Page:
Here's a portion of a picture of your door from the Parts Catalog:
Jim, you need a flat, sheetmetal, tool, designed for Ford door handles. They are available everywhere. Simply line-up the tool with the "C" clip on the inside of the handle, and push the clip out. This takes some practice to get it right. The clip is part number 357550-S.
After the clip is out, the handle will pull straight out, and you should be able to put the clip back inside the handle.
I will leave you a PM (Private Message).
Grant, thanks for the kudos. I've been at 12,000 feet in Colorado mountains, and I truly appreciate the affects of pressure drop and thin oxygen. Even modern cars have a hard time breathing, and lose a lot of HP. If you have wrenched on cars up there, you experienced a lot more than most mechanics down here.
Let's help Jim out... I believe most emissions test machines will tell the air:fuel ratio your car is at. We strive for 14.7:1 for efficiency, but you want to run a little richer than that to prevent pre-ignition and detonation. Left running lean, detonation will burn a hole through your pistons (usually down the side).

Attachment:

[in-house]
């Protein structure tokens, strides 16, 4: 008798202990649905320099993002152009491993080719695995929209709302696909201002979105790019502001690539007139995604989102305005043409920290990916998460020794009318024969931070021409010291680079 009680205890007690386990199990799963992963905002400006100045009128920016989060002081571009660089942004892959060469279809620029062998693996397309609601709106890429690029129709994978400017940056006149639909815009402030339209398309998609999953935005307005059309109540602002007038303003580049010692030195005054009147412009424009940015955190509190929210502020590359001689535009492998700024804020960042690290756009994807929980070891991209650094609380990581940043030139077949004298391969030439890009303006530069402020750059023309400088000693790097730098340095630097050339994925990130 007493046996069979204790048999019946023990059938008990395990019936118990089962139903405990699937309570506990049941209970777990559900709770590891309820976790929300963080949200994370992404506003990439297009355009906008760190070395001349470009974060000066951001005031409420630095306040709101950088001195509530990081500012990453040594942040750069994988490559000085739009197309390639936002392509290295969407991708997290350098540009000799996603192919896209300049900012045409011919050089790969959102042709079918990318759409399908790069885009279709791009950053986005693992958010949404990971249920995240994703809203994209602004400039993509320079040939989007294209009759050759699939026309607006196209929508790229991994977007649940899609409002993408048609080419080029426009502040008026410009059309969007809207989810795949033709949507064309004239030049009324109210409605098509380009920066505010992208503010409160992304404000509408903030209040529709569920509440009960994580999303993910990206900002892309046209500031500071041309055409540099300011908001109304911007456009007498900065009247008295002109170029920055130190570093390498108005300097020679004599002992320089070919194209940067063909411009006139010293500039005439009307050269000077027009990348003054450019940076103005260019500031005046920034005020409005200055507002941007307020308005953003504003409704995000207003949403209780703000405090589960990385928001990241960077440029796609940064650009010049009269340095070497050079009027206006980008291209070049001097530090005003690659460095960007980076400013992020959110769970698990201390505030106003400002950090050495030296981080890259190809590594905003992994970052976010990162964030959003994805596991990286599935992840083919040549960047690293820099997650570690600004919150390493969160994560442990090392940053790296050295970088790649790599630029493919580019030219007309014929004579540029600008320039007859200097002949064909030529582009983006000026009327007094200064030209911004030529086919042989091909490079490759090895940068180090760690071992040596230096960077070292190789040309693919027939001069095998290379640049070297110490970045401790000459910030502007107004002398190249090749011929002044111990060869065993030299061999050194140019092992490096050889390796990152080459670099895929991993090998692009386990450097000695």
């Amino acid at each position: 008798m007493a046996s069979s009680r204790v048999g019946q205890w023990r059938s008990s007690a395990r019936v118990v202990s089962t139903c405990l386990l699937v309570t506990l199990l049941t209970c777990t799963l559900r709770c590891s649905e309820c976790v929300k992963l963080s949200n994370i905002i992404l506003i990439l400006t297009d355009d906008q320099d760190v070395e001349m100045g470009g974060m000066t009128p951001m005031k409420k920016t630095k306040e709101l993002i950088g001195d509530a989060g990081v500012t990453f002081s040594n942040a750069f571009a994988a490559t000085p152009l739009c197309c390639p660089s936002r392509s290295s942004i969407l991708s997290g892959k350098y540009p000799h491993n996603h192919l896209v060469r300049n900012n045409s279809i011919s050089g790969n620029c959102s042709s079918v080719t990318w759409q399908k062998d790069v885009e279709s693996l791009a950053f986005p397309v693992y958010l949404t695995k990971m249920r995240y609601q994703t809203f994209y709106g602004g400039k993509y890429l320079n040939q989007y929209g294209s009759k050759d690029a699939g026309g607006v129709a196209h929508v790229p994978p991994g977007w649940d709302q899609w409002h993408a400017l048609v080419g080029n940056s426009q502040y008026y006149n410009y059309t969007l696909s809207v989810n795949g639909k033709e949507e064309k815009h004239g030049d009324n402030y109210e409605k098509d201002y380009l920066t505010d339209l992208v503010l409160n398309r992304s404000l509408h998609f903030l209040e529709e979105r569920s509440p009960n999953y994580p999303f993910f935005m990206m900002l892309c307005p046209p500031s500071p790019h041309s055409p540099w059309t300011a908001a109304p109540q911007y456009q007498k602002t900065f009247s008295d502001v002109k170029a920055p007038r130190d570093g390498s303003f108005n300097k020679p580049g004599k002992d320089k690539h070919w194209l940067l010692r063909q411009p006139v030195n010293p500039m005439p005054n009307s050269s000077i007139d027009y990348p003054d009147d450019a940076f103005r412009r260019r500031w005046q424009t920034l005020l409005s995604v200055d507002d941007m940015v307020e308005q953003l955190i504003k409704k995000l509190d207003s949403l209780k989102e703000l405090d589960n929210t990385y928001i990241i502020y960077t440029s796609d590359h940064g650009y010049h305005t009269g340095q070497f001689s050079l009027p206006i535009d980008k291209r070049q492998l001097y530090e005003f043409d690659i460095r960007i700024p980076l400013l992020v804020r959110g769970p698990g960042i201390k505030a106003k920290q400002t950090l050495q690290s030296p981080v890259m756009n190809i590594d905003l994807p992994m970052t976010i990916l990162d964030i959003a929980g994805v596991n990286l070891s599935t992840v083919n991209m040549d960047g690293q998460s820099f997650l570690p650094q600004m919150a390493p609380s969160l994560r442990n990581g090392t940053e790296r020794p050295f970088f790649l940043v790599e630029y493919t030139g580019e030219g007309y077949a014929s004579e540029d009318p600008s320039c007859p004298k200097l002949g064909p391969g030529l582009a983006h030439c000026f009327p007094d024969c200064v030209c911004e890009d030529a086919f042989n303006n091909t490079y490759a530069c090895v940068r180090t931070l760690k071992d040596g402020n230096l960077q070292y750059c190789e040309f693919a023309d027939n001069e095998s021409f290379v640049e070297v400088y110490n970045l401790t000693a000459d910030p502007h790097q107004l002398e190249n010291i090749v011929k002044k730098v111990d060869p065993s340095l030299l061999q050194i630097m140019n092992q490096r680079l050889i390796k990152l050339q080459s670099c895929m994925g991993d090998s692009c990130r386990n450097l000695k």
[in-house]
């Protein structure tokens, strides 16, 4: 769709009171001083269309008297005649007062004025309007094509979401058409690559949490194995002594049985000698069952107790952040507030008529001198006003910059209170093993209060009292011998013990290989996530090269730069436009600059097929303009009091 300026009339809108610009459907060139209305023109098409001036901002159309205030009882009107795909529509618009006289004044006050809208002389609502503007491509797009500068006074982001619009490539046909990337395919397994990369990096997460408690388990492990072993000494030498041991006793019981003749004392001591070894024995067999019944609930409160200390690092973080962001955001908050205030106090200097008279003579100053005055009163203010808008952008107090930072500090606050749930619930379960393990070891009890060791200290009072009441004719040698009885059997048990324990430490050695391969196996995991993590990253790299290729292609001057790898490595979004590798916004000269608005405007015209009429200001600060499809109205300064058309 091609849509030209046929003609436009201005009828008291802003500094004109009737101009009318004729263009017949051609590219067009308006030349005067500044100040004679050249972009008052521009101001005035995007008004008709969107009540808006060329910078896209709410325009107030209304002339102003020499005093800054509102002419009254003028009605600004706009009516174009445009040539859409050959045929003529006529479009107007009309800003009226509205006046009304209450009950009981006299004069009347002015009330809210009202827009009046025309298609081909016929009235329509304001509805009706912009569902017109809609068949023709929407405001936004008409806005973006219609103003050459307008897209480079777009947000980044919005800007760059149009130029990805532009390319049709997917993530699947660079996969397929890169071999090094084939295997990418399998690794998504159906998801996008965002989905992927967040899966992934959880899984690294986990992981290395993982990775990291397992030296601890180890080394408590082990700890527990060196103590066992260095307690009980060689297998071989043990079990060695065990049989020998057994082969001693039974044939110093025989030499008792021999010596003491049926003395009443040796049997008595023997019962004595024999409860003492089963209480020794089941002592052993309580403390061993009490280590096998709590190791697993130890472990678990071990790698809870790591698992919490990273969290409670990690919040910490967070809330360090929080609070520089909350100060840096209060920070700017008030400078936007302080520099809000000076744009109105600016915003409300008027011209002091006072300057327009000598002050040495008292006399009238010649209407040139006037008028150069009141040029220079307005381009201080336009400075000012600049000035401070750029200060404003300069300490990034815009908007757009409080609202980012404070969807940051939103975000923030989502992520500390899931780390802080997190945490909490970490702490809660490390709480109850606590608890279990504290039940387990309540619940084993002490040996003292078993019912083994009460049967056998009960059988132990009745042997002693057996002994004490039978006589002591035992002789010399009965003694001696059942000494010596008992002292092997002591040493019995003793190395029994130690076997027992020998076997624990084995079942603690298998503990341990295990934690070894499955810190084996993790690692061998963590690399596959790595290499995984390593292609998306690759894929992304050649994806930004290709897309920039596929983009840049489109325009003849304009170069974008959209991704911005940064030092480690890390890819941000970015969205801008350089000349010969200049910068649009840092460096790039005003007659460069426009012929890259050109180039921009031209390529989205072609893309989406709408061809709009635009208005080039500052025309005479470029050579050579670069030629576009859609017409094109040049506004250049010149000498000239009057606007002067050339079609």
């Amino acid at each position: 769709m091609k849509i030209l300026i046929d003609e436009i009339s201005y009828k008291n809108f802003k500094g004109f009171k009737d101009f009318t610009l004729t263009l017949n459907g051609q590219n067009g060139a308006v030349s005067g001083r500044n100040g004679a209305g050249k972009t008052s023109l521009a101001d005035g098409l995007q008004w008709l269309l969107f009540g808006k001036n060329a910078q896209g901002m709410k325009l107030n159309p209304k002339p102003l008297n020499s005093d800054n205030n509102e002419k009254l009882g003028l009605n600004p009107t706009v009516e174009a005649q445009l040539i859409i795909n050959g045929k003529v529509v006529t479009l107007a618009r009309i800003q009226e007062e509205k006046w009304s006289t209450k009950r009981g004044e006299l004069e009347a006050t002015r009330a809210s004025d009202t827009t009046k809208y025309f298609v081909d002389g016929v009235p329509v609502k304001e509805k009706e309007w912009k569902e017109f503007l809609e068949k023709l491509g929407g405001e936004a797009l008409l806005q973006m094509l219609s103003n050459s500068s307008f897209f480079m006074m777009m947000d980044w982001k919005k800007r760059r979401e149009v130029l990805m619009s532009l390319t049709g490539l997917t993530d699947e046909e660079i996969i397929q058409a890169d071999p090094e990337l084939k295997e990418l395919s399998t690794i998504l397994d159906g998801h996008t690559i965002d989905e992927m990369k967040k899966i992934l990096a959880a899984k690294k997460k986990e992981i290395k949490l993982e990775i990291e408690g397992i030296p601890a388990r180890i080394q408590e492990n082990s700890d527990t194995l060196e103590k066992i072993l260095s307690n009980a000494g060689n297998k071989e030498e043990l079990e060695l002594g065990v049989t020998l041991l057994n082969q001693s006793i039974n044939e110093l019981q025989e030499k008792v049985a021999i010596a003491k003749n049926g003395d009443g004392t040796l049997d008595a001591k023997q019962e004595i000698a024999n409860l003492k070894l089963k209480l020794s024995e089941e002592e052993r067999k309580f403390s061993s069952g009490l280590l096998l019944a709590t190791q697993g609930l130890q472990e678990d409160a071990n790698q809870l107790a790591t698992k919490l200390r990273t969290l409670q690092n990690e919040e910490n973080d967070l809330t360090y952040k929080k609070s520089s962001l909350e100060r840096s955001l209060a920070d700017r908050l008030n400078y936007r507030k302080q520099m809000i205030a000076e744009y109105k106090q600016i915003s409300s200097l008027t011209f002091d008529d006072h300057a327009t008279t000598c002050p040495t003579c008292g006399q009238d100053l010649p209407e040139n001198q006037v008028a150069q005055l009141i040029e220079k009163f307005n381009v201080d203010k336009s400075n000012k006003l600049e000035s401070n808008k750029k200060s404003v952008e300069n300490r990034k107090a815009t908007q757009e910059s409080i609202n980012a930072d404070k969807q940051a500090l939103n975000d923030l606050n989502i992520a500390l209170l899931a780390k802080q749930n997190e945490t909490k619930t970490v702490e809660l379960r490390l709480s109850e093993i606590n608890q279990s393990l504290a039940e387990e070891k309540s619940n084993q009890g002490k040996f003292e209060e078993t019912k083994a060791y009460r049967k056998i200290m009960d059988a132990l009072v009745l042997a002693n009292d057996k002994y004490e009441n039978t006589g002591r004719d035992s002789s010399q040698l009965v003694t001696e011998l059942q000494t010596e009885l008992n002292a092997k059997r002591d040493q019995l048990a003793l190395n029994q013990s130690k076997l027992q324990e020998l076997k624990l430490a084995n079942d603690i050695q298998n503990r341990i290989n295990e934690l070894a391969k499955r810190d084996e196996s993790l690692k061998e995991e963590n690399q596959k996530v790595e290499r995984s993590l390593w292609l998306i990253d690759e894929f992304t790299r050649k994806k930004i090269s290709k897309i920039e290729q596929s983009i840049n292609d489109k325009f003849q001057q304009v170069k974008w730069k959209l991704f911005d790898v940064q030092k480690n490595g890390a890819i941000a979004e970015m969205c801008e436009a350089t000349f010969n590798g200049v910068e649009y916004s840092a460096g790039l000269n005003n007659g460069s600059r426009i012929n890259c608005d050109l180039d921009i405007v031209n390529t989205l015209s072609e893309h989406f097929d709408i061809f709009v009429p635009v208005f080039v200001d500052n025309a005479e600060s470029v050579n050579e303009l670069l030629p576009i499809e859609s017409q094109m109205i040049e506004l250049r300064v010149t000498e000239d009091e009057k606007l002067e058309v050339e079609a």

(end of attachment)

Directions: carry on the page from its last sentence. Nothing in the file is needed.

Richard Hord, I hate to be the bearer of bad news, but if your engine was manufactured before unleaded gas... you need to pull your heads and have hardened exahust valve seats installed. For most of us, that's a good opportunity to have a valve job done. Don't ever go cheap on your heads. They are a MAJOR engine component. - Dave
EDIT: I looked up the official year we started using unleaded gas. For on-road vehicles, it was 1975 (the same year we started using catalytic converters). I got that wrong because my 1980 Harley FXS did NOT have hardened seats, so I had them installed. Apparently motorcycles were not considered to be on-road vehicles. The Clean Air Act banned the sale
of leaded fuel for use in on-road vehicles in 1996.